Paresthesia: EP’s Personal Injury Doctors
The nervous system communicates with the entire body and reacts to internal and external changes using electrical and chemical impulses to send and receive messages. Messages travel/synapse from one neuron to another using specialized chemicals known as neurotransmitters. Paresthesia refers to sensations of numbness, tingling, prickling, skin crawling, itching, or burning, usually in the arms, hands, legs, and/or feet, but can affect other areas of the body. Chiropractic care, massage therapy, decompression therapy, and functional medicine can relieve tissue and nerve compression, improve flexibility, range of motion, and mobility, and strengthen the muscles surrounding the affected nerve to maintain optimal health and prevent worsening or further injury.
The sensation comes on without warning and is usually painless and described as tingling or numbness. There are different causes of paresthesia, including:
- Compressed or pinched nerve.
- Nerve injury.
- Nerve damage from diabetes.
- High levels of vitamin D or other vitamins.
- High blood pressure.
- Multiple sclerosis.
- Tumor in the spinal cord or brain.
Some individuals have chronic or long-term paresthesia, which can be a sign of a more serious nerve injury or condition. Added physical stress can cause surrounding tissues to irritate or entangle the nerve leading to building pressure. This pressure causes paresthesia in the area interrupting circulation and function. A pinched nerve can happen anywhere in the body, like the neck, shoulder, wrist, back, and face.
- A herniated disc in the lower spine can cause back pain and paresthesia in the leg or foot on the affected side.
- Carpal tunnel syndrome is a pinched nerve in the wrist that causes numbness and tingling in the hand and fingers.
- Pinched nerve symptoms can be intermittent or constant.
- Usually, a temporary sensation is caused when pressure is placed on the affected nerve.
- Once that pressure is relieved, the discomfort goes away.
Individuals with an Increased Risk
- Individuals with jobs or hobbies requiring repetitive motions are at a higher risk for nerve compression, paresthesia, or injury.
- Anyone can get a pinched nerve, and most individuals will experience paresthesia at some point.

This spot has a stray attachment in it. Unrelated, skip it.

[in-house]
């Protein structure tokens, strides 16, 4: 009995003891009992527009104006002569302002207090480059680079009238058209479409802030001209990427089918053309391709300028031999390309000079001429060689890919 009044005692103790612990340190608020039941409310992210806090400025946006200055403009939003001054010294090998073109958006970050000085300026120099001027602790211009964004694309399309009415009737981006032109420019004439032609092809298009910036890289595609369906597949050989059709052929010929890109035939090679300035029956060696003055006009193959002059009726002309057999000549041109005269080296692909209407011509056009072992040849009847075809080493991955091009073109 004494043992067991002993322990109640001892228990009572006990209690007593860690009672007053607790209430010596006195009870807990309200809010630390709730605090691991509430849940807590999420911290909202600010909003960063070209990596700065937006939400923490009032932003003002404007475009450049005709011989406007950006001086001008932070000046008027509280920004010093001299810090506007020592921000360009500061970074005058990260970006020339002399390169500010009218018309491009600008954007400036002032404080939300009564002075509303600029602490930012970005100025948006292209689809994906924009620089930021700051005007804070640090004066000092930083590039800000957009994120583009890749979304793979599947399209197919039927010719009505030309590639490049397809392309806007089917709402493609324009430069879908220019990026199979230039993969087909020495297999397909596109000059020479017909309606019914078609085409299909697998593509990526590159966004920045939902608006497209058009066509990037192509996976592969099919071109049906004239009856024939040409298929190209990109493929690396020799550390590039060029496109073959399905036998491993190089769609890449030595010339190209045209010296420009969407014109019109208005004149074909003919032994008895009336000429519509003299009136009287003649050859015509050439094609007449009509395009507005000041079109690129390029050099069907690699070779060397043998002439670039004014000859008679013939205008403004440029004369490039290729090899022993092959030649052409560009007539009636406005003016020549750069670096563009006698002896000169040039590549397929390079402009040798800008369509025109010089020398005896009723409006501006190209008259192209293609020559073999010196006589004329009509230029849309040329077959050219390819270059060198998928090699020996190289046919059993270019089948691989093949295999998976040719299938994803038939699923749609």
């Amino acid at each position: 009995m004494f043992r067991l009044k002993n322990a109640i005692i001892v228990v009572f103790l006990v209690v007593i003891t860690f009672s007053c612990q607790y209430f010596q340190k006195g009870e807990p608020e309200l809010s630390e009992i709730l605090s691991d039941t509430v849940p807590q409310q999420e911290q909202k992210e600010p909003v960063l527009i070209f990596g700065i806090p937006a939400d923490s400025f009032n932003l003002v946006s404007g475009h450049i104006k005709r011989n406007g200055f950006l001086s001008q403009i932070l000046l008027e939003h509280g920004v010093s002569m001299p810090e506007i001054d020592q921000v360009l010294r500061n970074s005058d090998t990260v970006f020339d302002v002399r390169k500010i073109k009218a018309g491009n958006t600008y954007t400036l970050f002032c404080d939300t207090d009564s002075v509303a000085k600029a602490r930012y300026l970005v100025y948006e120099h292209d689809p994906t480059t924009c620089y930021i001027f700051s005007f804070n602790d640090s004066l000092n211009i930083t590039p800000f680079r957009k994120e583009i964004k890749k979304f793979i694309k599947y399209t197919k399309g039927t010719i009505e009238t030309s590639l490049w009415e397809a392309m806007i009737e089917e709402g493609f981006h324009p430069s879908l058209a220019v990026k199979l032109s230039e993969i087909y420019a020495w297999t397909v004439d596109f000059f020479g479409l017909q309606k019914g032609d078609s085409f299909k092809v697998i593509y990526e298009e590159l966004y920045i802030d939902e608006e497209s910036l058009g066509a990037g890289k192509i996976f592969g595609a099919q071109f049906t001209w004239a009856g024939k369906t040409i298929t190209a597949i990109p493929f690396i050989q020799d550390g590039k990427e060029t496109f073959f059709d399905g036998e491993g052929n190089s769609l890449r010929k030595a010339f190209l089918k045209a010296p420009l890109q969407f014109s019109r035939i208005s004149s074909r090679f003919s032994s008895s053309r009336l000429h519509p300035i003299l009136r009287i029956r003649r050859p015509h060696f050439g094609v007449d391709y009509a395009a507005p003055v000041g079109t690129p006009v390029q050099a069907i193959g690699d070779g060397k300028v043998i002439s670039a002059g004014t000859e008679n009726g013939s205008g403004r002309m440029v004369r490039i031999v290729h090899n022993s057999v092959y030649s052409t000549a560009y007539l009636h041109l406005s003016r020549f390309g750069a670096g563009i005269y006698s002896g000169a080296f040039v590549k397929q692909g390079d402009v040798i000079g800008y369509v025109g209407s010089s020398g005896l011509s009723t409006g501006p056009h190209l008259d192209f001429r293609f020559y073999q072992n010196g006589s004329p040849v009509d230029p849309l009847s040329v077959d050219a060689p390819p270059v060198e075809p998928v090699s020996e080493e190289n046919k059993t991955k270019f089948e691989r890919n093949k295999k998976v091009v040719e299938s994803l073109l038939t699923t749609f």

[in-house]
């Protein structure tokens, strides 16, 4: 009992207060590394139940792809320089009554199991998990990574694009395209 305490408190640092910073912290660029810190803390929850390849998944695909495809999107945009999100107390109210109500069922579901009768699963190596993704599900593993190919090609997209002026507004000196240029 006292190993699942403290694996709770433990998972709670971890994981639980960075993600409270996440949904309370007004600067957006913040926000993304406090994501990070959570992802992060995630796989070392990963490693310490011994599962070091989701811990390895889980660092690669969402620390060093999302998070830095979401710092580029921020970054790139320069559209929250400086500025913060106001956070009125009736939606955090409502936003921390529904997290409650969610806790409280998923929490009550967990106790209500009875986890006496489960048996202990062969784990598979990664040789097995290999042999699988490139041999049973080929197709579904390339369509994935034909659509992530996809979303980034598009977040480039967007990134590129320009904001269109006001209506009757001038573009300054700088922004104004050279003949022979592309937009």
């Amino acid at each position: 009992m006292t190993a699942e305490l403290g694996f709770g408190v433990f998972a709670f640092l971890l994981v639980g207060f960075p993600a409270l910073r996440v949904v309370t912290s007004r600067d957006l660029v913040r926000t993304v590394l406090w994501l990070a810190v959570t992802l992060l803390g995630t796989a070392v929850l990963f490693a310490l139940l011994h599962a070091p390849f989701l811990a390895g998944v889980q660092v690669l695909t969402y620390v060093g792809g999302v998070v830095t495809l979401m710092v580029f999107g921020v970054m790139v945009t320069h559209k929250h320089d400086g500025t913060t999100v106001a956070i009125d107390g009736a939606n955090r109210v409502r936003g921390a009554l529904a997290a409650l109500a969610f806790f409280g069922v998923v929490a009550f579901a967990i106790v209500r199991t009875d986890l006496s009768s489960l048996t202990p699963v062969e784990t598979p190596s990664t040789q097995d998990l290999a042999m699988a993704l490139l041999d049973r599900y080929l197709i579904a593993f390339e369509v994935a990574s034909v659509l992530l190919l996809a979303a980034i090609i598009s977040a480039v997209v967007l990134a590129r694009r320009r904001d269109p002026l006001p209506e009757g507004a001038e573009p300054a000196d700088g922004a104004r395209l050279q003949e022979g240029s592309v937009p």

Prolonged Lying Down
- Extra weight places added pressure on nerves.
- Diabetes can cause nerve and tissue damage.
- Weight and water gain can cause swelling and increase pressure on nerves.
- This puts individuals at risk for carpal tunnel syndrome.
- This causes inflammation, which can also compress nerves in the joints.
To diagnose paresthesis, a doctor will look at the individual’s medical history and ask questions about the symptoms. They will perform a physical examination and, depending on the findings, may recommend tests that can include:
Nerve Conduction Study
- This measures how fast nerve impulses travel in the muscles.
Electromyography – EMG
- To look at the electrical activity of how nerves and muscles interact.
Magnetic Resonance Imaging – MRI
- This looks at the different areas of the body in high definition.
- Used to produce images, this can be applied to the smaller areas to look for nerve compression or damage.
Treatment options depend on the cause of the paresthesia. Body misalignments can cause nerve interference that can lead to health problems such as migraines, or can disrupt nerve communication and block proper circulation. Chiropractic care focuses on treating the nervous system and is a safe and effective method for treating nerve problems that cause discomfort and sensations. After a thorough examination of problem areas, massage, decompression, and chiropractic adjustments will:
- Realign and restore proper nerve function.
- Restore proper blood circulation.
- Increase the function of the body’s systems.
- Promote optimal levels of health and wellness.
The Science of Motion
Bova, Joseph, and Adam Sergent. “Chiropractic management of a 24-year-old woman with idiopathic, intermittent right-sided hemiparesthesia.” Journal of chiropractic medicine vol. 13,4 (2014): 282-6. doi:10.1016/j.jcm.2014.08.002
Christensen, Kim D, and Kirsten Buswell. “Chiropractic outcomes for managing radiculopathy in a hospital setting: a retrospective review of 162 patients.” Journal of chiropractic medicine vol. 7,3 (2008): 115-25. doi:10.1016/j.jcm.2008.05.001
Freihofer, H P Jr. “Parästhesien” [Paresthesia]. Schweizerische Monatsschrift fur Zahnheilkunde = Revue mensuelle suisse d’odonto-stomatologie vol. 89,2 (1979): 124-5.
Karne, Sampada Swapneel, and Nilima Sudhakar Bhalerao. “Carpal Tunnel Syndrome in Hypothyroidism.” Journal of Clinical and diagnostic research: JCDR vol. 10,2 (2016): OC36-8. doi:10.7860/JCDR/2016/16464.7316
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The information herein on "Paresthesia: EP's Personal Injury Doctors" is not intended to replace a one-on-one relationship with a qualified health care professional, or licensed physician, and is not medical advice. We encourage you to make your own healthcare decisions based on your research and partnership with a qualified healthcare professional.
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